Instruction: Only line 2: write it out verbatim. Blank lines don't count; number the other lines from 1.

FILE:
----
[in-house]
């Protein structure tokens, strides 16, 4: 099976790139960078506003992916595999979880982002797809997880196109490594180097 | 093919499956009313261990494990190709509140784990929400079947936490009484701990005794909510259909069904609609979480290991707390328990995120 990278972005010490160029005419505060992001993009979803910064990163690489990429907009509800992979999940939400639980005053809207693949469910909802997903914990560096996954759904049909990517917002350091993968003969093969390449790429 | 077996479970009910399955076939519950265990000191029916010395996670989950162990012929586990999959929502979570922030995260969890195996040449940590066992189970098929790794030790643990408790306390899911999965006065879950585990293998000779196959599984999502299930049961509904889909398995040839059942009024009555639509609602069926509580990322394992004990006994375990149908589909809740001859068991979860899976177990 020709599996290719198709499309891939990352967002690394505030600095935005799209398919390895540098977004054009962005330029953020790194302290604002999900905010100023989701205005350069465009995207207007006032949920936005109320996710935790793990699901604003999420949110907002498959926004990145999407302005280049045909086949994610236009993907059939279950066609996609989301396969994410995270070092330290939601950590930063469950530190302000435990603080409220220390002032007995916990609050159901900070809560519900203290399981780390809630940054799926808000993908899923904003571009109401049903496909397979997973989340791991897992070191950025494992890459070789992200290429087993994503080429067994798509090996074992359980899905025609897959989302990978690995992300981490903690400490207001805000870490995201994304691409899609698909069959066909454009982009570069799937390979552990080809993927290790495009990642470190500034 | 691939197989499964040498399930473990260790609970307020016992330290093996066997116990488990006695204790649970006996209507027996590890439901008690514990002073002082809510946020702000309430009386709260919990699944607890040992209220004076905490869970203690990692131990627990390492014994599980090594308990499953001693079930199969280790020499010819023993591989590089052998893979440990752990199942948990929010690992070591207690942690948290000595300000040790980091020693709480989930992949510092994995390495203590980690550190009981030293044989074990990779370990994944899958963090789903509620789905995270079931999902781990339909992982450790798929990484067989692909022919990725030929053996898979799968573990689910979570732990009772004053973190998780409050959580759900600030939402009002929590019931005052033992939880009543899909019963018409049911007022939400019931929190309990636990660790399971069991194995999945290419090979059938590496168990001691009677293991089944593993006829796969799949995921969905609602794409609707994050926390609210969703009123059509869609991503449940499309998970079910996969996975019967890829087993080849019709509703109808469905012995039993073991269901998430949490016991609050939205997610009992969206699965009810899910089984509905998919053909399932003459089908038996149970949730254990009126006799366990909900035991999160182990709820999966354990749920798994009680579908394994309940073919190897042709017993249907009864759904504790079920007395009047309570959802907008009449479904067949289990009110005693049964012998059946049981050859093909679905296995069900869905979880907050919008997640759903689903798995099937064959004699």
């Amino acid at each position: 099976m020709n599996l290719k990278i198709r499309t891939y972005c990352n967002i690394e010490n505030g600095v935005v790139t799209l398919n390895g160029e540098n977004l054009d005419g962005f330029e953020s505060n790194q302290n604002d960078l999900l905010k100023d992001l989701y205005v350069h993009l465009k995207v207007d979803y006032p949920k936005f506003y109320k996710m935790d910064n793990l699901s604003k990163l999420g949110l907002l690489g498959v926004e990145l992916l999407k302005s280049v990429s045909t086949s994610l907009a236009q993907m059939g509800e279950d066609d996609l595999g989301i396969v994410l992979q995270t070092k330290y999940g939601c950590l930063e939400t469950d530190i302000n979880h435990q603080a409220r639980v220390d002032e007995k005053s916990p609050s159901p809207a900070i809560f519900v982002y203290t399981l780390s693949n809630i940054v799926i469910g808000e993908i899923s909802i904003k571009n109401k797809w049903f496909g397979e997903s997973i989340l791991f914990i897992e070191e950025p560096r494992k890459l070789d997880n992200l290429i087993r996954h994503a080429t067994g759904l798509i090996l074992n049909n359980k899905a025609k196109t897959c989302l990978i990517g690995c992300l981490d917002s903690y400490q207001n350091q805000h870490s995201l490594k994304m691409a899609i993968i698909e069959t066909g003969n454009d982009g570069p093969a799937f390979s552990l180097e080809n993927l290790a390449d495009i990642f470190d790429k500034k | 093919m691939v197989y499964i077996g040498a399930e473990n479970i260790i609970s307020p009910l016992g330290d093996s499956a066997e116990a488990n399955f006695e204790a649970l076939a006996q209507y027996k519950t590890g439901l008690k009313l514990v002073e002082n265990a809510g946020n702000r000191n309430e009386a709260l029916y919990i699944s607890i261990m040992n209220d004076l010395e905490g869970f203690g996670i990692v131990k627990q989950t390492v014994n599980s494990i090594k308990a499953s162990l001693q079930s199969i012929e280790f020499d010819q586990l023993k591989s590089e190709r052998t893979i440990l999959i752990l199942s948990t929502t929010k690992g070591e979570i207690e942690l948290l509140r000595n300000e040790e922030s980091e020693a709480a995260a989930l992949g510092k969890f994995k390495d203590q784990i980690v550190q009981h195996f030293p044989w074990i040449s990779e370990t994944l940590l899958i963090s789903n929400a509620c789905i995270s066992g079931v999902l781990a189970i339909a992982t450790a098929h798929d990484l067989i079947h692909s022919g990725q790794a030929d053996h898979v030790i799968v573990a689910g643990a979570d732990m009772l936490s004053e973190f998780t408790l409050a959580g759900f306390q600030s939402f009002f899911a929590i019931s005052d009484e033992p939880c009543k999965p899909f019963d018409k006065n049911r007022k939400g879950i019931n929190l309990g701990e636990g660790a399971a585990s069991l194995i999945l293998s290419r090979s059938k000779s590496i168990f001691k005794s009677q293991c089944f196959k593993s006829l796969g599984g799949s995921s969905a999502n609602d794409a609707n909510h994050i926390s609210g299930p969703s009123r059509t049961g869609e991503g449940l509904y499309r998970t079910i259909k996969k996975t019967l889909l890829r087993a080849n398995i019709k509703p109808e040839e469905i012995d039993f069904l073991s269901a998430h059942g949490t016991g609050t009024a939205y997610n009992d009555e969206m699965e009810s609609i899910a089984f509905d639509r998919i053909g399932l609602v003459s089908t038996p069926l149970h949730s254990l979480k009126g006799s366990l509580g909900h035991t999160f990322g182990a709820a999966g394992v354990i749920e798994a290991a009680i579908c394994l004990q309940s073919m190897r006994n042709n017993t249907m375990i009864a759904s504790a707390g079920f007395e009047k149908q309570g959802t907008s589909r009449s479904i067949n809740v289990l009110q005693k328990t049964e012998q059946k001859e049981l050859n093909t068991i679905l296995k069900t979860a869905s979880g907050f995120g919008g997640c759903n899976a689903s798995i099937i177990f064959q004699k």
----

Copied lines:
């Protein structure tokens, strides 16, 4: 099976790139960078506003992916595999979880982002797809997880196109490594180097 | 093919499956009313261990494990190709509140784990929400079947936490009484701990005794909510259909069904609609979480290991707390328990995120 990278972005010490160029005419505060992001993009979803910064990163690489990429907009509800992979999940939400639980005053809207693949469910909802997903914990560096996954759904049909990517917002350091993968003969093969390449790429 | 077996479970009910399955076939519950265990000191029916010395996670989950162990012929586990999959929502979570922030995260969890195996040449940590066992189970098929790794030790643990408790306390899911999965006065879950585990293998000779196959599984999502299930049961509904889909398995040839059942009024009555639509609602069926509580990322394992004990006994375990149908589909809740001859068991979860899976177990 020709599996290719198709499309891939990352967002690394505030600095935005799209398919390895540098977004054009962005330029953020790194302290604002999900905010100023989701205005350069465009995207207007006032949920936005109320996710935790793990699901604003999420949110907002498959926004990145999407302005280049045909086949994610236009993907059939279950066609996609989301396969994410995270070092330290939601950590930063469950530190302000435990603080409220220390002032007995916990609050159901900070809560519900203290399981780390809630940054799926808000993908899923904003571009109401049903496909397979997973989340791991897992070191950025494992890459070789992200290429087993994503080429067994798509090996074992359980899905025609897959989302990978690995992300981490903690400490207001805000870490995201994304691409899609698909069959066909454009982009570069799937390979552990080809993927290790495009990642470190500034 | 691939197989499964040498399930473990260790609970307020016992330290093996066997116990488990006695204790649970006996209507027996590890439901008690514990002073002082809510946020702000309430009386709260919990699944607890040992209220004076905490869970203690990692131990627990390492014994599980090594308990499953001693079930199969280790020499010819023993591989590089052998893979440990752990199942948990929010690992070591207690942690948290000595300000040790980091020693709480989930992949510092994995390495203590980690550190009981030293044989074990990779370990994944899958963090789903509620789905995270079931999902781990339909992982450790798929990484067989692909022919990725030929053996898979799968573990689910979570732990009772004053973190998780409050959580759900600030939402009002929590019931005052033992939880009543899909019963018409049911007022939400019931929190309990636990660790399971069991194995999945290419090979059938590496168990001691009677293991089944593993006829796969799949995921969905609602794409609707994050926390609210969703009123059509869609991503449940499309998970079910996969996975019967890829087993080849019709509703109808469905012995039993073991269901998430949490016991609050939205997610009992969206699965009810899910089984509905998919053909399932003459089908038996149970949730254990009126006799366990909900035991999160182990709820999966354990749920798994009680579908394994309940073919190897042709017993249907009864759904504790079920007395009047309570959802907008009449479904067949289990009110005693049964012998059946049981050859093909679905296995069900869905979880907050919008997640759903689903798995099937064959004699």